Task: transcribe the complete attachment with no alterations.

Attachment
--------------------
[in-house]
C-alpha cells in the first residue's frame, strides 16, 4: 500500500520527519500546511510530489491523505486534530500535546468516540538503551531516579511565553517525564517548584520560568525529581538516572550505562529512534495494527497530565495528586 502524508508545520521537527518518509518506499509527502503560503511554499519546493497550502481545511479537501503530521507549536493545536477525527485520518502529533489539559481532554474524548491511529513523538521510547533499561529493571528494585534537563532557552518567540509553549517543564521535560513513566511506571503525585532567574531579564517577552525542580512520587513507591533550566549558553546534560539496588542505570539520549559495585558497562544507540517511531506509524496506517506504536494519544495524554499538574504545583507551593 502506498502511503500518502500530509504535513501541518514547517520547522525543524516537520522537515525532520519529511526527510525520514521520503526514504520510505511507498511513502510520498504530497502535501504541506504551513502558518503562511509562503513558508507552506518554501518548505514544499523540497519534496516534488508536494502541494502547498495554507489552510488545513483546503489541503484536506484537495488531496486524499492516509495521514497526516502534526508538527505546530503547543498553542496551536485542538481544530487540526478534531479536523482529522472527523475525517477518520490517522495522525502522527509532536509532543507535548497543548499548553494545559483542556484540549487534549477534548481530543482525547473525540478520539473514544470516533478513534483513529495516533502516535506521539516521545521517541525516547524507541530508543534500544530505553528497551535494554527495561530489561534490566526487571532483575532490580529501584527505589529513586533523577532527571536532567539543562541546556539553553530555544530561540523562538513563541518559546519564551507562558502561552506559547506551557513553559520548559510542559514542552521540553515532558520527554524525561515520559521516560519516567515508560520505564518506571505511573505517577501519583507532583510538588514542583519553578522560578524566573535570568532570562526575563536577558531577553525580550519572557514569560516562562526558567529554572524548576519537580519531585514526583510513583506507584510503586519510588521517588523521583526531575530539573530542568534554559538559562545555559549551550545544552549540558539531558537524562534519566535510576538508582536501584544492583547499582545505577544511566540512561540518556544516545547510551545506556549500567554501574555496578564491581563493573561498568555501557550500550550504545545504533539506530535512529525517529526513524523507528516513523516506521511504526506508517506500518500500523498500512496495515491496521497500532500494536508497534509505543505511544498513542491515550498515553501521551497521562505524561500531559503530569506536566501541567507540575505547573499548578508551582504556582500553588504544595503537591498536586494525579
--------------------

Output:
[in-house]
C-alpha cells in the first residue's frame, strides 16, 4: 500500500520527519500546511510530489491523505486534530500535546468516540538503551531516579511565553517525564517548584520560568525529581538516572550505562529512534495494527497530565495528586 502524508508545520521537527518518509518506499509527502503560503511554499519546493497550502481545511479537501503530521507549536493545536477525527485520518502529533489539559481532554474524548491511529513523538521510547533499561529493571528494585534537563532557552518567540509553549517543564521535560513513566511506571503525585532567574531579564517577552525542580512520587513507591533550566549558553546534560539496588542505570539520549559495585558497562544507540517511531506509524496506517506504536494519544495524554499538574504545583507551593 502506498502511503500518502500530509504535513501541518514547517520547522525543524516537520522537515525532520519529511526527510525520514521520503526514504520510505511507498511513502510520498504530497502535501504541506504551513502558518503562511509562503513558508507552506518554501518548505514544499523540497519534496516534488508536494502541494502547498495554507489552510488545513483546503489541503484536506484537495488531496486524499492516509495521514497526516502534526508538527505546530503547543498553542496551536485542538481544530487540526478534531479536523482529522472527523475525517477518520490517522495522525502522527509532536509532543507535548497543548499548553494545559483542556484540549487534549477534548481530543482525547473525540478520539473514544470516533478513534483513529495516533502516535506521539516521545521517541525516547524507541530508543534500544530505553528497551535494554527495561530489561534490566526487571532483575532490580529501584527505589529513586533523577532527571536532567539543562541546556539553553530555544530561540523562538513563541518559546519564551507562558502561552506559547506551557513553559520548559510542559514542552521540553515532558520527554524525561515520559521516560519516567515508560520505564518506571505511573505517577501519583507532583510538588514542583519553578522560578524566573535570568532570562526575563536577558531577553525580550519572557514569560516562562526558567529554572524548576519537580519531585514526583510513583506507584510503586519510588521517588523521583526531575530539573530542568534554559538559562545555559549551550545544552549540558539531558537524562534519566535510576538508582536501584544492583547499582545505577544511566540512561540518556544516545547510551545506556549500567554501574555496578564491581563493573561498568555501557550500550550504545545504533539506530535512529525517529526513524523507528516513523516506521511504526506508517506500518500500523498500512496495515491496521497500532500494536508497534509505543505511544498513542491515550498515553501521551497521562505524561500531559503530569506536566501541567507540575505547573499548578508551582504556582500553588504544595503537591498536586494525579